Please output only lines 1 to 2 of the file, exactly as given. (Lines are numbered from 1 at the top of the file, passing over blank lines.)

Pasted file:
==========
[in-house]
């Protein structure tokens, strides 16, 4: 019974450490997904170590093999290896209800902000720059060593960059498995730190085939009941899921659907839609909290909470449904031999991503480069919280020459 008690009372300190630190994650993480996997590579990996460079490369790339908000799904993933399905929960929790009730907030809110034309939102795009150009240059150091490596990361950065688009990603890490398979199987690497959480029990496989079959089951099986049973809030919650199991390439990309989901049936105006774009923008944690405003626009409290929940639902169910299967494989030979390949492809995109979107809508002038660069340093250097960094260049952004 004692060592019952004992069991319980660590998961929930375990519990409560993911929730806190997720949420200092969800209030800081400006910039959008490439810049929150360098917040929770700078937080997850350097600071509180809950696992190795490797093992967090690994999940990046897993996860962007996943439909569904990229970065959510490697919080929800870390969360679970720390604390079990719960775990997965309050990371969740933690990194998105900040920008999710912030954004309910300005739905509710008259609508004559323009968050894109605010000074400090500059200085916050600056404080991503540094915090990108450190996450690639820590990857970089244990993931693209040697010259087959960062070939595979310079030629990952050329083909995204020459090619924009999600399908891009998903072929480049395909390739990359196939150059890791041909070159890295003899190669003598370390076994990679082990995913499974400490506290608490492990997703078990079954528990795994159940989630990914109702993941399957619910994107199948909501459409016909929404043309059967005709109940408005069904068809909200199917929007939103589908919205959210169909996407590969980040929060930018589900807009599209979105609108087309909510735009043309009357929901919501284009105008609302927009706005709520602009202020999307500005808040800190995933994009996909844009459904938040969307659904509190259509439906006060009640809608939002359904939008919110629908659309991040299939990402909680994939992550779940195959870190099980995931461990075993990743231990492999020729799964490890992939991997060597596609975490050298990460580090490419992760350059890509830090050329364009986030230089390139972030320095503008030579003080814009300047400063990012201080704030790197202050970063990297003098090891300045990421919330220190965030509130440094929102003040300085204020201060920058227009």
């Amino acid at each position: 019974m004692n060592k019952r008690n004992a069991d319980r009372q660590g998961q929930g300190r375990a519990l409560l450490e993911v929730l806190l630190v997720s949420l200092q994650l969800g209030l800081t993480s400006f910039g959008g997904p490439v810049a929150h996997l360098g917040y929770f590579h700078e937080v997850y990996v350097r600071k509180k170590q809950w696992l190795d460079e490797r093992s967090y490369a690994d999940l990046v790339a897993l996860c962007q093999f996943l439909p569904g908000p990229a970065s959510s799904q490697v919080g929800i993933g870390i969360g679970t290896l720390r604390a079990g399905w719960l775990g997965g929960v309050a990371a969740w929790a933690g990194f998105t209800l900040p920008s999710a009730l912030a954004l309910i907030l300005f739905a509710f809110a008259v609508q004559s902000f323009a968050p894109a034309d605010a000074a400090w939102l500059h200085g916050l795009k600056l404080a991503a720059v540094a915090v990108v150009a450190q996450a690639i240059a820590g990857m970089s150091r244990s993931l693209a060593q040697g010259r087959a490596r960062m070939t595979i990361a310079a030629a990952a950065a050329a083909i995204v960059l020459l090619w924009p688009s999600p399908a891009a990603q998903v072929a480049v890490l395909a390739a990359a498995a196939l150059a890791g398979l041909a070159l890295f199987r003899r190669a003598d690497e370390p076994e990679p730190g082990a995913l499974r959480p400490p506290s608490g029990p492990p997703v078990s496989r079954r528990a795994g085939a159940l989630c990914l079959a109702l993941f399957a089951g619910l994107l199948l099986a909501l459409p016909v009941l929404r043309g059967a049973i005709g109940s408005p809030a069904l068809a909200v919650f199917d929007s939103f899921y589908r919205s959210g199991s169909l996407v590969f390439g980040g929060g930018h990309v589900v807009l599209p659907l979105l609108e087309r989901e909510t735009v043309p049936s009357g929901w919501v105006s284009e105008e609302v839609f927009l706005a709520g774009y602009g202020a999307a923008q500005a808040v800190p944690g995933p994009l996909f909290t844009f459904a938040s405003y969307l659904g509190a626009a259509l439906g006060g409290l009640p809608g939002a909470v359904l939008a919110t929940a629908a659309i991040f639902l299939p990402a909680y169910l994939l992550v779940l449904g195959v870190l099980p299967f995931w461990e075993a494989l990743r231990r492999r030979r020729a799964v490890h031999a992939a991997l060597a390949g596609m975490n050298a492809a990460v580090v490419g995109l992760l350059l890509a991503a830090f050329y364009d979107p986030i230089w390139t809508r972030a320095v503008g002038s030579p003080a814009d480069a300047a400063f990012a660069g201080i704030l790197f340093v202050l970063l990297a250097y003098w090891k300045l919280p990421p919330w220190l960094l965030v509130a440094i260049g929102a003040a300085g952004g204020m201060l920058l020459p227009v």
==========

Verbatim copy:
[in-house]
């Protein structure tokens, strides 16, 4: 019974450490997904170590093999290896209800902000720059060593960059498995730190085939009941899921659907839609909290909470449904031999991503480069919280020459 008690009372300190630190994650993480996997590579990996460079490369790339908000799904993933399905929960929790009730907030809110034309939102795009150009240059150091490596990361950065688009990603890490398979199987690497959480029990496989079959089951099986049973809030919650199991390439990309989901049936105006774009923008944690405003626009409290929940639902169910299967494989030979390949492809995109979107809508002038660069340093250097960094260049952004 004692060592019952004992069991319980660590998961929930375990519990409560993911929730806190997720949420200092969800209030800081400006910039959008490439810049929150360098917040929770700078937080997850350097600071509180809950696992190795490797093992967090690994999940990046897993996860962007996943439909569904990229970065959510490697919080929800870390969360679970720390604390079990719960775990997965309050990371969740933690990194998105900040920008999710912030954004309910300005739905509710008259609508004559323009968050894109605010000074400090500059200085916050600056404080991503540094915090990108450190996450690639820590990857970089244990993931693209040697010259087959960062070939595979310079030629990952050329083909995204020459090619924009999600399908891009998903072929480049395909390739990359196939150059890791041909070159890295003899190669003598370390076994990679082990995913499974400490506290608490492990997703078990079954528990795994159940989630990914109702993941399957619910994107199948909501459409016909929404043309059967005709109940408005069904068809909200199917929007939103589908919205959210169909996407590969980040929060930018589900807009599209979105609108087309909510735009043309009357929901919501284009105008609302927009706005709520602009202020999307500005808040800190995933994009996909844009459904938040969307659904509190259509439906006060009640809608939002359904939008919110629908659309991040299939990402909680994939992550779940195959870190099980995931461990075993990743231990492999020729799964490890992939991997060597596609975490050298990460580090490419992760350059890509830090050329364009986030230089390139972030320095503008030579003080814009300047400063990012201080704030790197202050970063990297003098090891300045990421919330220190965030509130440094929102003040300085204020201060920058227009």